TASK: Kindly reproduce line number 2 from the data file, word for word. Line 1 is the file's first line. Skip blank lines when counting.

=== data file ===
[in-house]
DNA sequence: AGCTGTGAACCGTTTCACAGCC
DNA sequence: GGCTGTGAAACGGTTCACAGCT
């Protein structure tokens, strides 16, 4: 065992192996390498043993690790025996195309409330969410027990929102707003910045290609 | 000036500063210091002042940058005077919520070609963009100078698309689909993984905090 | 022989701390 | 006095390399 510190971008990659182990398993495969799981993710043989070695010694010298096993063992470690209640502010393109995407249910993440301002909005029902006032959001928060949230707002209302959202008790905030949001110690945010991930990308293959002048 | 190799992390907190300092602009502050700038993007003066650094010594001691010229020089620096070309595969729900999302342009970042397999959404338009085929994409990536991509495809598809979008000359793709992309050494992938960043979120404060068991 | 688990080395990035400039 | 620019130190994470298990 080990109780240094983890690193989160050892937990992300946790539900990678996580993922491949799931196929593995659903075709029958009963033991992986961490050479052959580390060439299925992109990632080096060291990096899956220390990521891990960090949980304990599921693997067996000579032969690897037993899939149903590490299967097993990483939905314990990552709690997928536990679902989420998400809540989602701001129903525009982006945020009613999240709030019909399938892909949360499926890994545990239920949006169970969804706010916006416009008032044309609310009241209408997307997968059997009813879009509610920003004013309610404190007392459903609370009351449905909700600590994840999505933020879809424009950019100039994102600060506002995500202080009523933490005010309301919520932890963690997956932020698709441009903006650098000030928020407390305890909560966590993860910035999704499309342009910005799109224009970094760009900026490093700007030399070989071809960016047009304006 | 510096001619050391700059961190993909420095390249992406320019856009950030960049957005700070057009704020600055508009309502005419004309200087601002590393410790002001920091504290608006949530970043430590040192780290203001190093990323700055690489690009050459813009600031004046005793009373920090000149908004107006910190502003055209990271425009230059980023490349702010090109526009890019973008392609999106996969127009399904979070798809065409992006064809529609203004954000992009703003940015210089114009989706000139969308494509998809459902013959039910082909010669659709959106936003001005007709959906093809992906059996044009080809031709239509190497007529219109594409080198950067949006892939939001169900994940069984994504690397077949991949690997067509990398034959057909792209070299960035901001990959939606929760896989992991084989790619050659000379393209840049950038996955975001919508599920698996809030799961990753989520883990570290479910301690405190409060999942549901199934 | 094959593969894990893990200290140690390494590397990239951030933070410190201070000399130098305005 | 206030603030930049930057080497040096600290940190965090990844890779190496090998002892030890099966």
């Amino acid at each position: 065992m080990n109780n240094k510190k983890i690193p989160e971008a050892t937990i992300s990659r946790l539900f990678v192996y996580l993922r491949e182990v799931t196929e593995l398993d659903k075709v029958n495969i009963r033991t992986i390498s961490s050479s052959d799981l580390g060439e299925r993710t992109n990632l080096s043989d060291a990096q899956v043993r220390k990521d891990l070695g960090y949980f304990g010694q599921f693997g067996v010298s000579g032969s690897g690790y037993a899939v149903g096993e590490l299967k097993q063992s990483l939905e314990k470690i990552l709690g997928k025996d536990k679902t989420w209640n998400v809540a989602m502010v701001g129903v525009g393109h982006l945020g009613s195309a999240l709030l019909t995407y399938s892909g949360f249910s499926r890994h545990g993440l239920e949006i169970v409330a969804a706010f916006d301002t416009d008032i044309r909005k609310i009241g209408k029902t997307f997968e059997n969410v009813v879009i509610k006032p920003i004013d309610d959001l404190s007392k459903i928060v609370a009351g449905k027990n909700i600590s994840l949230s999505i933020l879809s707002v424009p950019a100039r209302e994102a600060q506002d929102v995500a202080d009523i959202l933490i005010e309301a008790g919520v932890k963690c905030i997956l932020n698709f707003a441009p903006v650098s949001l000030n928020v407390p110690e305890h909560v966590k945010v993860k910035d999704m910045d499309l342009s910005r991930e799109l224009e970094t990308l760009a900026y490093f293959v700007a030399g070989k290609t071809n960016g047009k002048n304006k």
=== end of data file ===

DNA sequence: AGCTGTGAACCGTTTCACAGCC